Battery Life

I'll begin this section with an admission: we need to update our battery life suite. With the introduction of the very first iPhone I introduced a web page loading test that simply cycled through a bunch of web pages, pausing on each one to simulate reading time (I measured how long it took me to read a typical content page and used that as the reading time). Our web browsing battery life test is largely dominated by the power consumption of the display, but it also causes the CPU to wake up from its low power states and hits the WiFi/cellular stacks as well. The test managed to do reasonably well over the years however it's getting a bit long in the tooth, especially given that mobile browsers have become more aggressive in caching content. The move to iOS 5 in particular hurt our web browser test as it cached so much of the content of each page that our cellular results now closely mirror our WiFi results on the iPhone 4/4S. There's still a bit of a penalty to be paid over 3G, but not nearly as much as it should be in the real world. The test data is still valid, it's simply no longer representative of real world web browsing battery life, but rather a more academic look at very light (but continuous) smartphone usage. Thankfully we do have other tools at our disposal until we update the web browsing suite. Brian Klug devised a hotspot test that really stresses the cellular baseband of these phones by constantly streaming content over the Internet, via the phone being tested, to a tethered notebook. Between our hotspot, web browsing and call tests we should be able to get a good idea of the overall performance of the iPhone 4S on battery.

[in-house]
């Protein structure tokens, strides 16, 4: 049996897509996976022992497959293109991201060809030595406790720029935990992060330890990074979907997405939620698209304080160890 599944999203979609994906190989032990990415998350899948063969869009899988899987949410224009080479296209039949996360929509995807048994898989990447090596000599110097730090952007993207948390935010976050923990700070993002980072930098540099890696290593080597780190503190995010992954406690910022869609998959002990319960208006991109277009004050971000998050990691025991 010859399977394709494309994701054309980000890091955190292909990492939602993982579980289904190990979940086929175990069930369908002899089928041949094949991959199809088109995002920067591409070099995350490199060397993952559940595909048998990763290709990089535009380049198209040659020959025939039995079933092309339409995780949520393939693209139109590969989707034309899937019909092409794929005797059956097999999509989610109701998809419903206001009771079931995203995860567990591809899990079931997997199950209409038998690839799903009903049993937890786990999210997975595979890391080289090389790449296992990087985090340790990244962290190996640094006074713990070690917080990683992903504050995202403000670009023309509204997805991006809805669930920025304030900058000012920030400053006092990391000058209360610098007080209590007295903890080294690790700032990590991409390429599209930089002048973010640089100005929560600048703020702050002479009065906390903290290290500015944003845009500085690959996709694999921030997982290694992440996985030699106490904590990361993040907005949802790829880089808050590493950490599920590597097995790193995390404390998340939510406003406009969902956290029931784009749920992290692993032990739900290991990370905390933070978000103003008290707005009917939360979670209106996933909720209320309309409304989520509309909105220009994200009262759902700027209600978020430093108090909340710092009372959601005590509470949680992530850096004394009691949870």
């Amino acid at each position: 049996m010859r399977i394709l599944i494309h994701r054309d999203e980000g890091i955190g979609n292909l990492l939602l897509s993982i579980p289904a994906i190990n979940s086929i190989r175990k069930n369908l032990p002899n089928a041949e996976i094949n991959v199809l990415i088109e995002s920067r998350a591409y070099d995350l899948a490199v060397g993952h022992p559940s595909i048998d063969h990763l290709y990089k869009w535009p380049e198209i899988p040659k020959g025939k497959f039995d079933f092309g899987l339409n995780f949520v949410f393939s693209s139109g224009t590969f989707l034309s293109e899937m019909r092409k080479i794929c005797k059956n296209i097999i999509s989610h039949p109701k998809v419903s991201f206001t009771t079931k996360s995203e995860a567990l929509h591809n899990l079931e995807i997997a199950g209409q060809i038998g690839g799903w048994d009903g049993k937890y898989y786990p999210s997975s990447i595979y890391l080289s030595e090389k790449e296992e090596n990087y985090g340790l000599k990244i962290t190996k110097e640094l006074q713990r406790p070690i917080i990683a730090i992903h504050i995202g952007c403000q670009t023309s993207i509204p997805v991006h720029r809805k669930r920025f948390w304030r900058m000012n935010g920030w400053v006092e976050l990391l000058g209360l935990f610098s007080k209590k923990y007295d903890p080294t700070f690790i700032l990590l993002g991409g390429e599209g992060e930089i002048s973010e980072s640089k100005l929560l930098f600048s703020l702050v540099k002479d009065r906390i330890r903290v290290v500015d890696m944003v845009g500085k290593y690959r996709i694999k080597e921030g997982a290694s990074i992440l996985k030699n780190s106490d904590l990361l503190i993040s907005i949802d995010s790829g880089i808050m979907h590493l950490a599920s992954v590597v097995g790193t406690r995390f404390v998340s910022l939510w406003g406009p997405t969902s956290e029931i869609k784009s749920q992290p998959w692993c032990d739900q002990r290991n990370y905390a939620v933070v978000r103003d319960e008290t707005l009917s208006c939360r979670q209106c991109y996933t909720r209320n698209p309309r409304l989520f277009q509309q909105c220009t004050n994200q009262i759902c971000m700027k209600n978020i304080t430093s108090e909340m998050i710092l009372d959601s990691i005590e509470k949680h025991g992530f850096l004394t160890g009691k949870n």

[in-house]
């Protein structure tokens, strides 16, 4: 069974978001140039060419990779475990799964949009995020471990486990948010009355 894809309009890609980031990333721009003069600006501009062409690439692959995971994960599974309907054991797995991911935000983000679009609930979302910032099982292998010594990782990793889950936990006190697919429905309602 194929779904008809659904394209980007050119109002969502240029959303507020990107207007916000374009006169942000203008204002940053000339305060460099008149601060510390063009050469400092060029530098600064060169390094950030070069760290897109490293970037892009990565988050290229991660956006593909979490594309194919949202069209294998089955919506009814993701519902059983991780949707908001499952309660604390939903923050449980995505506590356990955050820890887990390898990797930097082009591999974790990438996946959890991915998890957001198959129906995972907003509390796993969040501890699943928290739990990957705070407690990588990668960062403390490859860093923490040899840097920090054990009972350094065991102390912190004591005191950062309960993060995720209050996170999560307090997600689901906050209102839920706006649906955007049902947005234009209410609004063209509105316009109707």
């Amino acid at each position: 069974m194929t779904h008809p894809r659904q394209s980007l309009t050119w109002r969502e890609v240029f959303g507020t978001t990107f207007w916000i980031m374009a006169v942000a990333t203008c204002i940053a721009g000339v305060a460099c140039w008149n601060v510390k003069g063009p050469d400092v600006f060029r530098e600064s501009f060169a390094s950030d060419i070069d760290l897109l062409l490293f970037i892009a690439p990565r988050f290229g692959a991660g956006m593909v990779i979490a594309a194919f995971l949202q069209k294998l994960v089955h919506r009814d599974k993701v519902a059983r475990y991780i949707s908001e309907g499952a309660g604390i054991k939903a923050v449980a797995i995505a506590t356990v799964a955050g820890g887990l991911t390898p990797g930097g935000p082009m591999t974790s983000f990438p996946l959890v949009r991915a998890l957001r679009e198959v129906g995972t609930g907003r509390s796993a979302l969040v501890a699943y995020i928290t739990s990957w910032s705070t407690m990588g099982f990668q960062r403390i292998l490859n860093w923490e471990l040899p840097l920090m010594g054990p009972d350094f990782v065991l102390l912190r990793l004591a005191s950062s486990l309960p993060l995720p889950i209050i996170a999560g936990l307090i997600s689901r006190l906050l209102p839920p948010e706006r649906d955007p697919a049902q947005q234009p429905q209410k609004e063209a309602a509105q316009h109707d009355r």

Before we get to the results, let's talk a little bit about what we should see architecturally. As Brian already mentioned at the start of the review, battery capacity is up slightly in the iPhone 4S. The increase is marginal at best, on the order of 1%, meaning it shouldn't result in a tangible impact to battery life.

The display is a major consumer of power but with the specs unchanged since the original iPhone, the 4S' panel shouldn't consume any more power than its predecessor. This leaves the A5 SoC and the Qualcomm MDM6610 baseband as the primary influencers on power consumption.

Process technology hasn't changed going from the A4 to the A5, both chips were built using Samsung's 45nm process as far as we know. At the core level, a single ARM Cortex A9 core is about 10 - 50% faster than a Cortex A8 at the same frequency. Thankfully Apple kept frequency constant with the move to the A5 in the 4S, making this comparison a bit easier to make.

NVIDIA originally told me that the Cortex A9 was more power efficient than the A8 it replaced. The A9 has a shorter, more efficient pipeline and, in the case of the A5, isn't pushing ridiculous frequencies. Based on Apple's frequency targets alone I'd say that it's probably a safe bet that we're looking at a 45nm LP implementation.